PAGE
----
Toshiba Stepper Motor Drivers For Mac ((TOP))
Ideally, you need the driver to be capable of running your stepper motor without any excess heating or noise. You also don't want to overbuy with an expensive stepper driver when you are running a relatively small stepper motor.
Toshiba Stepper Motor Drivers For Mac
It can also run smaller NEMA 17 motors with a current rating of up to 1.5A. Although I don't recommend it. As a rule of thumb, you should ideally buy a stepper drive that has a rated current that is 1.4 times the rated current of the stepper motor.
The TMC2209 is an ultra-quiet two-phase stepper motor driver chip with a continuous drive current of 2A and a peak current of 2.8A. Compared to the TMC2208, the drive current is improved by 0.6A--0.8A, while the Blockage increases the stall detection function.
In a hybrid stepper motor, a microstepping-enabled motor driver will adjust the current in the stator coils to position the permanent magnet rotor in an intermediate position between two subsequent full-steps. A full-step is then divided into a number of microsteps, and each microstep is achieved by the two coil currents.
Many older industrial motor drivers feature only 4 microsteps (quarter-step mode), but today, 16, 32 and even 256 microsteps per full-step are commonly found. If we had a 200 steps per revolution stepper motor before, we now have a 51,200 steps per revolution miracle. In theory.
So, does this theory apply? And do all microstep motor drivers deliver the same performance in terms of microstep positioning accuracy? I recently had the chance to test a few motor drivers for a project, and I was rather surprised by the results.
The Texas Instruments DRV8825 on a Pololu-like stepper driver breakout board performed the worst. I repeated the measurement several times with different breakout boards from different sources, all of them resulted in curves almost identical to this one. However, since the driver is capable of supplying a higher current of 2.2 A to the motor, it shows a significantly smaller deflection under load at the full-step and half-step positions.
However, small and light applications with low load and low friction may indeed resort to microstepping as a cheap trick to squeeze more accuracy out of a standard stepper motor. Even with a cheap, low-current motor driver, looking at the very well performing A4988, accurate angular positioning is possible, as long as the load is kept low, ideally within the incremental torque of a microstep.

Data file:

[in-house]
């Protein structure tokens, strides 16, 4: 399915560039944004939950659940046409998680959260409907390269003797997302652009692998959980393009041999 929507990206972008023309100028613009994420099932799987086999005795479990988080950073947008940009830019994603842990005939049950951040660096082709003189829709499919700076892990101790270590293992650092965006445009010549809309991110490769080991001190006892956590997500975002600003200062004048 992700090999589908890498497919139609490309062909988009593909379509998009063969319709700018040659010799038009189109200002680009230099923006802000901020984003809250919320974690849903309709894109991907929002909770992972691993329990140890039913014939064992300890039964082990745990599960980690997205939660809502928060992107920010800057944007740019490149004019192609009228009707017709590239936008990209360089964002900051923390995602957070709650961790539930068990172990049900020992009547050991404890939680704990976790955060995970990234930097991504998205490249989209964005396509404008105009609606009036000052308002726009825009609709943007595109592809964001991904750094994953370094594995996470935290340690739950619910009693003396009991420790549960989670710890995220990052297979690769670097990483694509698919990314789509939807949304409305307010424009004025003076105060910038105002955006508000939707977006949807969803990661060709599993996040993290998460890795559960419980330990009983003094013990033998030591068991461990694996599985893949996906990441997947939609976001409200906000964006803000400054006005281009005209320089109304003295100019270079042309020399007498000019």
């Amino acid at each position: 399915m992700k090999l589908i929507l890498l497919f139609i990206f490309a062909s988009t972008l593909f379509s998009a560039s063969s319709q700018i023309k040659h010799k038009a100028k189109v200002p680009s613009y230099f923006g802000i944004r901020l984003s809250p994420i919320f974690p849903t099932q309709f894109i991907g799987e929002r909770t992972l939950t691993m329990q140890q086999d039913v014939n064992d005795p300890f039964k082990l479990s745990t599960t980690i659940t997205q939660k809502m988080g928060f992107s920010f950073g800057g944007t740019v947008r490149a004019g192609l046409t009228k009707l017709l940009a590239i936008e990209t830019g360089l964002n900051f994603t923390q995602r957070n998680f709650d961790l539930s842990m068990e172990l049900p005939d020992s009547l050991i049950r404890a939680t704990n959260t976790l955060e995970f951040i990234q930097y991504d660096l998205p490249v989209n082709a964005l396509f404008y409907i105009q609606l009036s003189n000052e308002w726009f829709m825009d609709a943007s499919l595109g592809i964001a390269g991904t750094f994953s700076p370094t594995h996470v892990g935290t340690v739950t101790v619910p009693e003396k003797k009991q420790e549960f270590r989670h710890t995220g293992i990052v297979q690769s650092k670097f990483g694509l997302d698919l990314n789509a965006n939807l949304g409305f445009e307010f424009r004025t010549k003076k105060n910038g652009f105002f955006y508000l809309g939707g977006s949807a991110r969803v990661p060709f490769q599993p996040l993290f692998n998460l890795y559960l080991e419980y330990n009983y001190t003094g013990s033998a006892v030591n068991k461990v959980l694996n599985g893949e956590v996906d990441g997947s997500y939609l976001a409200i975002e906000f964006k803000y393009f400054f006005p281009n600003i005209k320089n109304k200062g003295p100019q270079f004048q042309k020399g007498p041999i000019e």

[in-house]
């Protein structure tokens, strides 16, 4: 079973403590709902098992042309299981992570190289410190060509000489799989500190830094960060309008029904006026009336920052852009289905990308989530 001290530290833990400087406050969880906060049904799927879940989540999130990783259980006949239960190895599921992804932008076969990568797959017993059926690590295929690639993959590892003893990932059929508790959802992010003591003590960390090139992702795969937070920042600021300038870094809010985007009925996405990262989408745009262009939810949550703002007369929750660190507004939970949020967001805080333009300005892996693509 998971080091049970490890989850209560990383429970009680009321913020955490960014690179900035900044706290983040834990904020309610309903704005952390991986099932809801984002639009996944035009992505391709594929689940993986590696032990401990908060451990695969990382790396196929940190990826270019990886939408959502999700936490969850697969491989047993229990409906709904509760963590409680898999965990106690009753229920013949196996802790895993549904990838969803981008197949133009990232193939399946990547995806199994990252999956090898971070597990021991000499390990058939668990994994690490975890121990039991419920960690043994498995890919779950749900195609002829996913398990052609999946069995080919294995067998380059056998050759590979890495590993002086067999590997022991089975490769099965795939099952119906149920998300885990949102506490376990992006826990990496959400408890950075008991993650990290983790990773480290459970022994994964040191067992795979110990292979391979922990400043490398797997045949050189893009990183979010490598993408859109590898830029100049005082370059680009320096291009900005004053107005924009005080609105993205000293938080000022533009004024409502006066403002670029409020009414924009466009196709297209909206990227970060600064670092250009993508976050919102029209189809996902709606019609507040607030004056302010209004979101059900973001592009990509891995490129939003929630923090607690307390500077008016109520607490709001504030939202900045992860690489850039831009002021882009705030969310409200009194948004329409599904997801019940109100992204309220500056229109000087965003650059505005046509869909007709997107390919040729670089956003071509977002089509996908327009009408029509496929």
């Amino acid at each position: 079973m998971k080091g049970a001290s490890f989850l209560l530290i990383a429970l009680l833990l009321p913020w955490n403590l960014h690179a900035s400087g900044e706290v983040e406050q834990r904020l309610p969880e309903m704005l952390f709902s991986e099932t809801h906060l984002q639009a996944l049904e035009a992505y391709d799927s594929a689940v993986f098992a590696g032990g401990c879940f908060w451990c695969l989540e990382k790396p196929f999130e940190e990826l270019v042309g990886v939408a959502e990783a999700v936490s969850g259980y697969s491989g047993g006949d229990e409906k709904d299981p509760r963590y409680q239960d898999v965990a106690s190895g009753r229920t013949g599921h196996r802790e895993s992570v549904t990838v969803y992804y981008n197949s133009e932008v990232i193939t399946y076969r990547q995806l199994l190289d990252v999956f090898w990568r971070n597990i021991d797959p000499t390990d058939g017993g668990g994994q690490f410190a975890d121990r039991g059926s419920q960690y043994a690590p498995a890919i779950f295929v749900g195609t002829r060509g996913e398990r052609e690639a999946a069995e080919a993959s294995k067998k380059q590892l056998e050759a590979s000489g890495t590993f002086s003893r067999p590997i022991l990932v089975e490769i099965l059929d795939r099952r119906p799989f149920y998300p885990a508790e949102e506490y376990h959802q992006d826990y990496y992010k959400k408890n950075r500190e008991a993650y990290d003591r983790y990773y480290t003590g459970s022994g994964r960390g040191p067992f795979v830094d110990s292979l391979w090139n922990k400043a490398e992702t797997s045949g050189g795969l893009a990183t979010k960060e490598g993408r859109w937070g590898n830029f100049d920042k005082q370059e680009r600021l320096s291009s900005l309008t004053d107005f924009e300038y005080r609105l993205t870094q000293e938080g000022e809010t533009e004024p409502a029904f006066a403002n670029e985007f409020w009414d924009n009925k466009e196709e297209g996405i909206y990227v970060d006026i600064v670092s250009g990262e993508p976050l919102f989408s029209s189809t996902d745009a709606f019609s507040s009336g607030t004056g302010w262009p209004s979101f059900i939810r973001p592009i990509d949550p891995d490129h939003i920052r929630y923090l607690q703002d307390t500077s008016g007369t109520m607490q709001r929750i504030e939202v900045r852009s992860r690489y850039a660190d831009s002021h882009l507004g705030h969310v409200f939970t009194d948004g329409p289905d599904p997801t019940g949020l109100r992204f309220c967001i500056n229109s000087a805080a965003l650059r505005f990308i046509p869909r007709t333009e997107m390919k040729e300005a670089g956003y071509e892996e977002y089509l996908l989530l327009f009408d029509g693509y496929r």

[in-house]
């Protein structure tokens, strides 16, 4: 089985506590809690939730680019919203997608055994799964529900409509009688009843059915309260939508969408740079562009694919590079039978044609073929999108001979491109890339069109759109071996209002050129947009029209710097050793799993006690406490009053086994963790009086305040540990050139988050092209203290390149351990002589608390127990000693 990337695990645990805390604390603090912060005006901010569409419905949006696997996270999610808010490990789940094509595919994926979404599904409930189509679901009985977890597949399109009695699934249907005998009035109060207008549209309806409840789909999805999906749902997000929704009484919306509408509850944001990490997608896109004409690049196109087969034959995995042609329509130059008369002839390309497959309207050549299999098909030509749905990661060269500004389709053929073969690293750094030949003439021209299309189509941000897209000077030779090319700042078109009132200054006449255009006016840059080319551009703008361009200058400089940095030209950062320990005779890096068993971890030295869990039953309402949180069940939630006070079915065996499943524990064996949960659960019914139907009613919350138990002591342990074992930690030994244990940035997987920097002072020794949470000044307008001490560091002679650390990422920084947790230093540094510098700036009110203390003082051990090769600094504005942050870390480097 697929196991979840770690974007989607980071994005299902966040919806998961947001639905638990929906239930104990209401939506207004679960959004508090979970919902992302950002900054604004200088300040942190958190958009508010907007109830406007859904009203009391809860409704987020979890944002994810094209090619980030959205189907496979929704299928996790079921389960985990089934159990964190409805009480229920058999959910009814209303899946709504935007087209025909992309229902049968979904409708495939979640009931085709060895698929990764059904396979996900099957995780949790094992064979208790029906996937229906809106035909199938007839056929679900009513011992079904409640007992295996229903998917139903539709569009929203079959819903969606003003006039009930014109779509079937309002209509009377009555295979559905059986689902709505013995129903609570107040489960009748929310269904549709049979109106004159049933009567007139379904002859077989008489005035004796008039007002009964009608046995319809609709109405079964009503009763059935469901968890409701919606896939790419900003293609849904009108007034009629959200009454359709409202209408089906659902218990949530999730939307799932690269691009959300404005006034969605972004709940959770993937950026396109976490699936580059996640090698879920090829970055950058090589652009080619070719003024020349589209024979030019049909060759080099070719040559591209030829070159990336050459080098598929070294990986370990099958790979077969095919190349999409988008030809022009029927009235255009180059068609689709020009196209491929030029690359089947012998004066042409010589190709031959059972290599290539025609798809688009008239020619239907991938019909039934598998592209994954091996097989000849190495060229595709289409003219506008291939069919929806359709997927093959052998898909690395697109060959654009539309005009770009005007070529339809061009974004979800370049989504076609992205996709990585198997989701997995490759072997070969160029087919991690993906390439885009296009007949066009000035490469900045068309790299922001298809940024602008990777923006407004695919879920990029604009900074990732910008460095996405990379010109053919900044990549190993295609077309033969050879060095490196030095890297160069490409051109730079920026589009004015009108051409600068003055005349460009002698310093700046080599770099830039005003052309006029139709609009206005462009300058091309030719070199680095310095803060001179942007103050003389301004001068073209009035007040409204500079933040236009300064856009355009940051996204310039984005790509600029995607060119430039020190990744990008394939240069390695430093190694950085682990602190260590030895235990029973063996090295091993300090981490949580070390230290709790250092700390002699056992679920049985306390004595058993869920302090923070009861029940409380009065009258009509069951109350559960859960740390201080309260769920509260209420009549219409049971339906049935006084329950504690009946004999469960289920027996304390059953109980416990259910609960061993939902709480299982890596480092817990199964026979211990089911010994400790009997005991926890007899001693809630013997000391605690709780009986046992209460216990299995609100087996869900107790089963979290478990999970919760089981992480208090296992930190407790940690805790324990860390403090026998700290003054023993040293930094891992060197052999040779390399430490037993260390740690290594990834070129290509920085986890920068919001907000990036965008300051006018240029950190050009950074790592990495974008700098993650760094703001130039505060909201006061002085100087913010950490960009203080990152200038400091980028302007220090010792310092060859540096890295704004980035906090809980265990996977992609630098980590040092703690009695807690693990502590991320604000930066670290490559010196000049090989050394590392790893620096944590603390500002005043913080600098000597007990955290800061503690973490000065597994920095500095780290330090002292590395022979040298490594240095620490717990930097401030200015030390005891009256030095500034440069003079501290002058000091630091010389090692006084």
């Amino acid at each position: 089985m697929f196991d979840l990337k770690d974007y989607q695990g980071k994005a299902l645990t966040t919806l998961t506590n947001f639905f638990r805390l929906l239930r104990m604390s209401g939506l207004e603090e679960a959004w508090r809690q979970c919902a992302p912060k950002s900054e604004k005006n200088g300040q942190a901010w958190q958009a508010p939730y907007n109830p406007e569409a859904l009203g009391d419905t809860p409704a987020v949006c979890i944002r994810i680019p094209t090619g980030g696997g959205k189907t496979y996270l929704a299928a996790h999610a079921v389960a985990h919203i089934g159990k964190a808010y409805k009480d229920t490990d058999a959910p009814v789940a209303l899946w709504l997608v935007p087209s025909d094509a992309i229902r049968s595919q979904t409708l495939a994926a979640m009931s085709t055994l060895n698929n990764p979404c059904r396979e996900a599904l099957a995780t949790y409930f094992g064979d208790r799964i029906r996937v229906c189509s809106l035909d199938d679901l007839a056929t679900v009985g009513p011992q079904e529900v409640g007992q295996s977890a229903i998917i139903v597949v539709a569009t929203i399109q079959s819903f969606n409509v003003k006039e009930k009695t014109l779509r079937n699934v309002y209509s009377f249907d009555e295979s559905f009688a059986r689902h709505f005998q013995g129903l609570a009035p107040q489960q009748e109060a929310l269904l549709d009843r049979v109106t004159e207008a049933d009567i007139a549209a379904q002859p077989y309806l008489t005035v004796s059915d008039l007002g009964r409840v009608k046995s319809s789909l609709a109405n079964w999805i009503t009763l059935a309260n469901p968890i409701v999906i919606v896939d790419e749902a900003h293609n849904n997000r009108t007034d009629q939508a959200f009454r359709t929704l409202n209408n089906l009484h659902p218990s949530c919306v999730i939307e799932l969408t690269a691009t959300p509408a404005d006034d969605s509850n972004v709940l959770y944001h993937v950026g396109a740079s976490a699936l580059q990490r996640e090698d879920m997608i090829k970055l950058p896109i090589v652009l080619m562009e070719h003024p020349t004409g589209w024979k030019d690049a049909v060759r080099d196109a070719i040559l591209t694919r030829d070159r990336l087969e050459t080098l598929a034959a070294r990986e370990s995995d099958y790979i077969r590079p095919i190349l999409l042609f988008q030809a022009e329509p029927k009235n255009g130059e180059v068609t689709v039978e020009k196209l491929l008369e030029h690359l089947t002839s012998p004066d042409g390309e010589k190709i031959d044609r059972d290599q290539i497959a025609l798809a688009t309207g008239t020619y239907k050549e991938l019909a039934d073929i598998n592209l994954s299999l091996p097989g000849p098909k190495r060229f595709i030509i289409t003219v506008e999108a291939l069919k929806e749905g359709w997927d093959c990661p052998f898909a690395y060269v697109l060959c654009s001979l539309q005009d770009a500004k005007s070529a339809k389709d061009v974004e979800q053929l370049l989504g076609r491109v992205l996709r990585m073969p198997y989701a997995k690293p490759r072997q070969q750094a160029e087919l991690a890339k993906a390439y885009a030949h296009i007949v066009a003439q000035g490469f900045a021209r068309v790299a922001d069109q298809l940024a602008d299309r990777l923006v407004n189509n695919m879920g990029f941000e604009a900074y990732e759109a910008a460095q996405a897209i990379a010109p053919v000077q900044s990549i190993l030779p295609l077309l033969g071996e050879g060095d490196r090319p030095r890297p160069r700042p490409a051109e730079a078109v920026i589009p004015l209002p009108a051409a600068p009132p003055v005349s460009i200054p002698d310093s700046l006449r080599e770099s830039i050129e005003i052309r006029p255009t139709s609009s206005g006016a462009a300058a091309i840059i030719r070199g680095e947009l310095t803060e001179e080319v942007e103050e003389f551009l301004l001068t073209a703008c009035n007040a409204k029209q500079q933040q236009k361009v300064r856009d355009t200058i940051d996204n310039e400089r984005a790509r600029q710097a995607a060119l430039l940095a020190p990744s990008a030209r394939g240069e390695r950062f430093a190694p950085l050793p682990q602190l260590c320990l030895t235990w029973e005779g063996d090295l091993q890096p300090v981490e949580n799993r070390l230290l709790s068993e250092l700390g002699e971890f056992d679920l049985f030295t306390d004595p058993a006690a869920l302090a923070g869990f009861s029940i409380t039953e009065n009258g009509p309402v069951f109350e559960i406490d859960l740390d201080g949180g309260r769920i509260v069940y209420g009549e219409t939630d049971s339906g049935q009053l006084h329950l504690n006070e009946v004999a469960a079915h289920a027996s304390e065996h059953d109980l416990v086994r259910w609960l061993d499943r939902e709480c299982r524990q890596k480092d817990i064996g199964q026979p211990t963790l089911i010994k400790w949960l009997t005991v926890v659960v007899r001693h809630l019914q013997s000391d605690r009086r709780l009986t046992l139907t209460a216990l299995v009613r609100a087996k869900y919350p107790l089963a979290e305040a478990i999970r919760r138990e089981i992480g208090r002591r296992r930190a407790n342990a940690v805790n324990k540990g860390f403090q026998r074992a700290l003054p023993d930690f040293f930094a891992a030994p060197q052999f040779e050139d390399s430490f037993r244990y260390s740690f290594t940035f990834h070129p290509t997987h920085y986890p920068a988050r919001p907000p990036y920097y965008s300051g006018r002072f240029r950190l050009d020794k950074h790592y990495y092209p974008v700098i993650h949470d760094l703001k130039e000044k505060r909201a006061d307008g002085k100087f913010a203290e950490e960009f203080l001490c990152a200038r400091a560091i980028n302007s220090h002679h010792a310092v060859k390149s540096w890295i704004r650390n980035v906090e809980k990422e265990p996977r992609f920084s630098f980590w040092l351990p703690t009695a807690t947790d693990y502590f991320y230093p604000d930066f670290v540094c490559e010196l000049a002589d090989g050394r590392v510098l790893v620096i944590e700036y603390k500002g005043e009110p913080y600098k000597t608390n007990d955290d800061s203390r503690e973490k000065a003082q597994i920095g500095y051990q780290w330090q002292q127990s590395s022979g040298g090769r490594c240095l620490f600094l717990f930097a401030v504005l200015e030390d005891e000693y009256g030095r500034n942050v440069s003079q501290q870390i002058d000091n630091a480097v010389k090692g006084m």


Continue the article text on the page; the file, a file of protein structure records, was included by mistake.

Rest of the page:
It looks like you used different current settings for each of the drivers. Usually a stepper will perform significantly better when its maximum current (without saturation) is matched to the driver. This (from experience) can then be tweaked for either more torque or more accuracy, but usually It is a trade off one for the other.
Voltage improves stepper max speed because it shortens the coil charging time. This test was done at 0rpm so it should not be a game changer here. Current adjustment, however will definitely impact deflection with the same motor and load.
Very nice. Something I always consider when microstepping is that you need to maintain full power to hold position. Some applications like to move the motor, then power off. A stepper will cog to the nearest full step if you used microstepping to get to position. It is advantageous to be able to move and power off in applications where heat dissipated by the motor is an issue (like precision optical instrumentation). For some reason nearly everything I build with steppers only powers up the motor when moving and powers down on reaching the target.
Pretty interesting. Makes me want to do a DIY controller with current amps and14 bit DACs and see what happens if you calibrate and keep a current table. Also makes that project with the encoder on the stepper motor look even more interesting. Huston instruments small plotters used steppers. HP small plotters used DC motors and encoders and they were mush faster and more precise. A convenient closed loop on a good affordable motor is going to be a break-out product one of these days.
Nice article, very well explained. Nowadays it is kind of easy and affordable to use field oriented control with steppers. The result is a high performance servo drive with high torque due to the stepper design. The only thing you need is a cheap encoder (magnetic for example) and some microprocessor running the foc algorithm. Hook it up to a bunch of drivers (one for each coil) and enjoy a great solution.
In the company I work for, I have been developing a stepper motor driver (from scratch) for a while. To bad I cannot make it open source, as I would really like that. In that project from the very beggining I am using linear pr rotarry encpders with stepper motors. My alghoritm doesnt even have open loop functionality workng yet, as we havent used it so far for anything. Thats the reason why I was so suprised that so many people in the community use open loop- for instance I never had a problem with steps loosing or position loosing, the PID corrects everything. You say closed loop is more complex, but when you look at this from another level, like what are the cons and advantages in the end, then it is more difficult to make a working open loop system.